Sunday, March 31, 2013

Review: Gordonston Ladies Dog Walking Club

Author: Duncan Whitehead 
Title: The Gordonston Ladies Dog Walking Club

Description: Every afternoon at 4, the Gordonston Ladies Dog Walking Club (Heidi, Carla, and Cindy, all ladies of a certain age) convenes in the park to gossip about the neighbors and drink. As the novel opens, the fourth member of the club lies dying of cancer, while Carla and Cindy both set their caps at the soon-to-be widower, Elliott. Meanwhile, the ladies agree that the old man who brings his dog every afternoon needs to be reminded to use the Poopa Scoopa, that Tom & Heidi, Cindy’s next-door neighbors are both good looking enough to be models, and that it’s not quite right for Doug, a British expat, to have retired while his wife continues to work.  Oh, and did I mention the hit man lurking in the park?
Review source: Library Thing Early Reviewers
Plot: There are some pretty wild coincidences as events move toward their conclusion. No one would accuse Whitehead of not keeping the story moving; in fact, sometimes it jumps around a little too much.
Characters: None of the characters are too appealing; they are all pretty nasty, once you get to know much about them. Oddly enough, as well, there is no main character. All of the characters share the spotlight pretty evenly.
Writing style: The unbelievable coincidences and actions of some of the characters stretched my credulity, though I’m pretty sure Whitehead didn’t intend the novel to be realistic.
Audience: Mystery readers, I guess. The blurb made it sound like chick lit, but it’s not.
Wrap-up: This is a bizarre little book, which I finished in about 24 hours, so I guess it’s a bizarre little page-turner. 3.5/5*

Friday, March 29, 2013

Review: A World I Never Made

Author: James LePore
Title: A World I Never Made

Description: American Pat Nolan is called to Paris to identify his daughter’s body. When he arrives, he realizes that nothing is as is seems. Nolan joins forces with French policewoman Catherine to track down what really happened to his daughter. Meanwhile, flashbacks follow Nolan’s daughter, Megan, as she heads down the path that leads to her destruction.
Review source: This book was offered for free on kindle.
Plot: There were several plot twists that caught me by surprise, and the action never stopped. Both threads of the story kept me interested.
Characters: Pat and Megan both have their share of angst – that we’re told about quite a bit. The love story seems to be a bit facile. I guess I mean to say that it’s rare that both plot and character are topnotch. In this book, I’d say character suffers in contrast to plot. But it’s not bad.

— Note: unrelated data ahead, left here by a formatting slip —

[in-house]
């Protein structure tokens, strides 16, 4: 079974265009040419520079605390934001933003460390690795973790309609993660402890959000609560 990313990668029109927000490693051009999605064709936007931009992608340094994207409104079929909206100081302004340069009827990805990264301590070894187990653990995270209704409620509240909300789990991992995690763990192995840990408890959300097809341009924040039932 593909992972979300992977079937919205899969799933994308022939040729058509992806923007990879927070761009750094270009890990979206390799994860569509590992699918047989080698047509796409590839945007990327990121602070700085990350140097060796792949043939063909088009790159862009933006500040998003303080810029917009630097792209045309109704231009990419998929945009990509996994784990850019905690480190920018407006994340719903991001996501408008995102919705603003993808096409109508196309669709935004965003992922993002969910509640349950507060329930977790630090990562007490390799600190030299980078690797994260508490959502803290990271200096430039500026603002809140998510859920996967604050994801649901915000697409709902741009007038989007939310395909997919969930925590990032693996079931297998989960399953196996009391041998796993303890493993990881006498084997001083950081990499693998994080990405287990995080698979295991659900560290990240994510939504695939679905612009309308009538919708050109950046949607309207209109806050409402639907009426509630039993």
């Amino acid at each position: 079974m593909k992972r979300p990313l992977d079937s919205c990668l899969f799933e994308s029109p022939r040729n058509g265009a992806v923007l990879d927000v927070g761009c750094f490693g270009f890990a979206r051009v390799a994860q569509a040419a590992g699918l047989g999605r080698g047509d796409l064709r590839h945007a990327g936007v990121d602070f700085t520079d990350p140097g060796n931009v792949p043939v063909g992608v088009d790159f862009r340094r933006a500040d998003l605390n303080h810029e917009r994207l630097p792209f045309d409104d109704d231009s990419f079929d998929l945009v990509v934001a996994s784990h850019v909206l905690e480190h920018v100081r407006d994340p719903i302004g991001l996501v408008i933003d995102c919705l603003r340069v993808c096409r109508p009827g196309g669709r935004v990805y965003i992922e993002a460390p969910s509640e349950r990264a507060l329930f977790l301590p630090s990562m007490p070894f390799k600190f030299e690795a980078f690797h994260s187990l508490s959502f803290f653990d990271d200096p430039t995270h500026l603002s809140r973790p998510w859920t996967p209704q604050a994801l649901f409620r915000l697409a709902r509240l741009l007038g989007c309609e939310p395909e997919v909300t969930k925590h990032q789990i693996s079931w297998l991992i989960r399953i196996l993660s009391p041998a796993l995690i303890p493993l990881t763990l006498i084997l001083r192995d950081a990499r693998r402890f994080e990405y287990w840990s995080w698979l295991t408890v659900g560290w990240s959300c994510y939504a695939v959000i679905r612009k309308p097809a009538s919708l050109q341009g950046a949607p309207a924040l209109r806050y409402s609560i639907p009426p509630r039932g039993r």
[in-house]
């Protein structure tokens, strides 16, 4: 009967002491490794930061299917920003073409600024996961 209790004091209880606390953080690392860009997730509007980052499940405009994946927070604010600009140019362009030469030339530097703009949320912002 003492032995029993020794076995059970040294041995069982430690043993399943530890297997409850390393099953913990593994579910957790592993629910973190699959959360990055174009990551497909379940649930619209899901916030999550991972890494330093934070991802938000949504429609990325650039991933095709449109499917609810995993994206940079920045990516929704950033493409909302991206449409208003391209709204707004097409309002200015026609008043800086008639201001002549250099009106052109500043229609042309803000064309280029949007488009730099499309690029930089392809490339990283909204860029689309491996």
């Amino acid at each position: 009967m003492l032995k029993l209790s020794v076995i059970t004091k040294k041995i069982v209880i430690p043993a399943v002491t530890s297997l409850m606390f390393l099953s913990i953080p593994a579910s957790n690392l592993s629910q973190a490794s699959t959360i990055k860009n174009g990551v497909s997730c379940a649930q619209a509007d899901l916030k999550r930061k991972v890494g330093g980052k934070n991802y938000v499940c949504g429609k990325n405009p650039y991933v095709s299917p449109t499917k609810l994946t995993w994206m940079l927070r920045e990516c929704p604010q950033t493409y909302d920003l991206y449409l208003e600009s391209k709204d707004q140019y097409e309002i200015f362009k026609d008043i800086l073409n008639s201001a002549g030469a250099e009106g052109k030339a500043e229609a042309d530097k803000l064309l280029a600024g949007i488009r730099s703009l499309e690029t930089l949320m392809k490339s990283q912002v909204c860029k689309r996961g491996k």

Writing style: Taut, quick-moving, but not confusing.
Audience: It’s a thriller.
Wrap-up: I enjoyed this book quite a lot and was engrossed up to the end. 4/5*. 

Tuesday, March 26, 2013

Review: Every Love Story is a Ghost Story

Author: D.T. Max
Title: Every Love Story is a Ghost Story: A Life of David Foster Wallace

Description: Max did not know Wallace, but he has used his writings and interviews with friends, relatives, and acquaintances to piece together this biography.   
Writing style: I would say this is a pretty even-handed treatment. Wallace’s deep depression and substance abuse—and later attempts at recovery—are dealt with frankly but not sensationally. The author mostly sticks to the facts he has unearthed and leaves speculation about Wallace’s motives or thoughts out of the book, as he should.
Audience: Anyone who is a fan of Wallace or interested in literature or biography. It’s also a pretty good portrait of someone who is trying desperately to live a full life while hampered by severe mental illness.
Major ideas: There’s a lot here about fiction as it was developing in the last three decades or so, and a lot about living with mental illness. Too much about either for me to try to encapsulate in a sentence.
Wrap-up: A well-done portrait of a true genius who left us too soon. 4/5*

Sunday, March 24, 2013

Review: The Secret Life of Pronouns

Author: James W. Pennebaker
Title: The Secret Life of Pronouns: What our Words Say about Us
Description: Pennebaker and his colleagues have developed computer analysis routines that analyze our words—our tweets, our writing, our conversations, the speeches of politicians, and so on. He found that what we have thought are telling clues to what someone says are not necessarily the most important indicators. The title refers to the use of personal pronouns, chiefly “I,” “you,” and “we,” which can hold some of the greatest influence in our speech.
Writing style: The book is pretty well written for an account of many academic studies (I liked it better than Ariely’s book, for example), but that’s still what it is. Again, the correlation of types of speech to what they indicated gets confusing by the end of the book.
Audience: Anyone with an interest in language and language use.
Major ideas: Unconscious indicators like use of pronouns, positive words, action words, and so on give away a lot. It’s probably asking too much for us to be able to always be conscious of these types of words in our own speech, or that of those with whom we are having a conversation, but he does provide a website that can analyze our tweets.